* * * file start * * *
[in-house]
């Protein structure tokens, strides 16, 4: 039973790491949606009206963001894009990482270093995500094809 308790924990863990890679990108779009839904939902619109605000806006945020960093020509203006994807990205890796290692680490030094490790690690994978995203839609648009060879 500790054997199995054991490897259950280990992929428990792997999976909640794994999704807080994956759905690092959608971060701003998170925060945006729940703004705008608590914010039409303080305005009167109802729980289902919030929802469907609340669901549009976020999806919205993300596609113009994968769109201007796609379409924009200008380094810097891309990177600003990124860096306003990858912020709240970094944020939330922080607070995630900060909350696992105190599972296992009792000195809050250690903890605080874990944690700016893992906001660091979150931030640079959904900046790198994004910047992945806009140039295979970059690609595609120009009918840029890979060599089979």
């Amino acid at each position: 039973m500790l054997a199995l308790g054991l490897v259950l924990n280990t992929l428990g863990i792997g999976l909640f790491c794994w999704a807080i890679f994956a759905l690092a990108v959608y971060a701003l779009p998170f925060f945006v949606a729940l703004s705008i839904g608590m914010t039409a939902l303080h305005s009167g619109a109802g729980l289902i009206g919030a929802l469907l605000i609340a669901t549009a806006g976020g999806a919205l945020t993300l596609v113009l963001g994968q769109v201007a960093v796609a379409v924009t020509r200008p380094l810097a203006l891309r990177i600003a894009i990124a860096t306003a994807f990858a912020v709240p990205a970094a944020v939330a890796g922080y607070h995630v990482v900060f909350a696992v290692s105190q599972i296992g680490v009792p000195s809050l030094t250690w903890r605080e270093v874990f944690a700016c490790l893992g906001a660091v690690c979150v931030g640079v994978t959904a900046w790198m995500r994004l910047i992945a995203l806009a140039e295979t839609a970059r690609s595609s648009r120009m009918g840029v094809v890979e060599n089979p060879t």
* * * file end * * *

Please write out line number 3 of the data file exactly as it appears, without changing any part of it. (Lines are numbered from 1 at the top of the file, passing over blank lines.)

């Amino acid at each position: 039973m500790l054997a199995l308790g054991l490897v259950l924990n280990t992929l428990g863990i792997g999976l909640f790491c794994w999704a807080i890679f994956a759905l690092a990108v959608y971060a701003l779009p998170f925060f945006v949606a729940l703004s705008i839904g608590m914010t039409a939902l303080h305005s009167g619109a109802g729980l289902i009206g919030a929802l469907l605000i609340a669901t549009a806006g976020g999806a919205l945020t993300l596609v113009l963001g994968q769109v201007a960093v796609a379409v924009t020509r200008p380094l810097a203006l891309r990177i600003a894009i990124a860096t306003a994807f990858a912020v709240p990205a970094a944020v939330a890796g922080y607070h995630v990482v900060f909350a696992v290692s105190q599972i296992g680490v009792p000195s809050l030094t250690w903890r605080e270093v874990f944690a700016c490790l893992g906001a660091v690690c979150v931030g640079v994978t959904a900046w790198m995500r994004l910047i992945a995203l806009a140039e295979t839609a970059r690609s595609s648009r120009m009918g840029v094809v890979e060599n089979p060879t």